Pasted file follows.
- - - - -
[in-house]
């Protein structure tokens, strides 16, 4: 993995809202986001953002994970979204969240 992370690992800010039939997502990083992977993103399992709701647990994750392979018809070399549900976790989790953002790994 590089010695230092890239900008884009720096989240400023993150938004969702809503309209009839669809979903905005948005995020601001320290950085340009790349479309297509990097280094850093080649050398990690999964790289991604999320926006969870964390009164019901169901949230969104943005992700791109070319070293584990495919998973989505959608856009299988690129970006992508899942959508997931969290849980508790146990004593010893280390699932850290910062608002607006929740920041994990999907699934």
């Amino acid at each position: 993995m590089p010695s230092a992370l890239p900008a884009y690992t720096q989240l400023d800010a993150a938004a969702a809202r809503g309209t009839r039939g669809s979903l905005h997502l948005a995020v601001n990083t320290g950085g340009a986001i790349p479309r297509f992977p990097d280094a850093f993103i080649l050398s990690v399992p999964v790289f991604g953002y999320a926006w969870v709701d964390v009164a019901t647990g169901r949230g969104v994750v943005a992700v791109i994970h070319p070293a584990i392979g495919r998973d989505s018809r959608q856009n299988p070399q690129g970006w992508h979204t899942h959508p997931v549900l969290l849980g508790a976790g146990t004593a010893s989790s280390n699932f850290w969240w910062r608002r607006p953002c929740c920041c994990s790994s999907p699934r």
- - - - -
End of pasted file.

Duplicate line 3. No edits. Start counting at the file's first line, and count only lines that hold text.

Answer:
């Amino acid at each position: 993995m590089p010695s230092a992370l890239p900008a884009y690992t720096q989240l400023d800010a993150a938004a969702a809202r809503g309209t009839r039939g669809s979903l905005h997502l948005a995020v601001n990083t320290g950085g340009a986001i790349p479309r297509f992977p990097d280094a850093f993103i080649l050398s990690v399992p999964v790289f991604g953002y999320a926006w969870v709701d964390v009164a019901t647990g169901r949230g969104v994750v943005a992700v791109i994970h070319p070293a584990i392979g495919r998973d989505s018809r959608q856009n299988p070399q690129g970006w992508h979204t899942h959508p997931v549900l969290l849980g508790a976790g146990t004593a010893s989790s280390n699932f850290w969240w910062r608002r607006p953002c929740c920041c994990s790994s999907p699934r």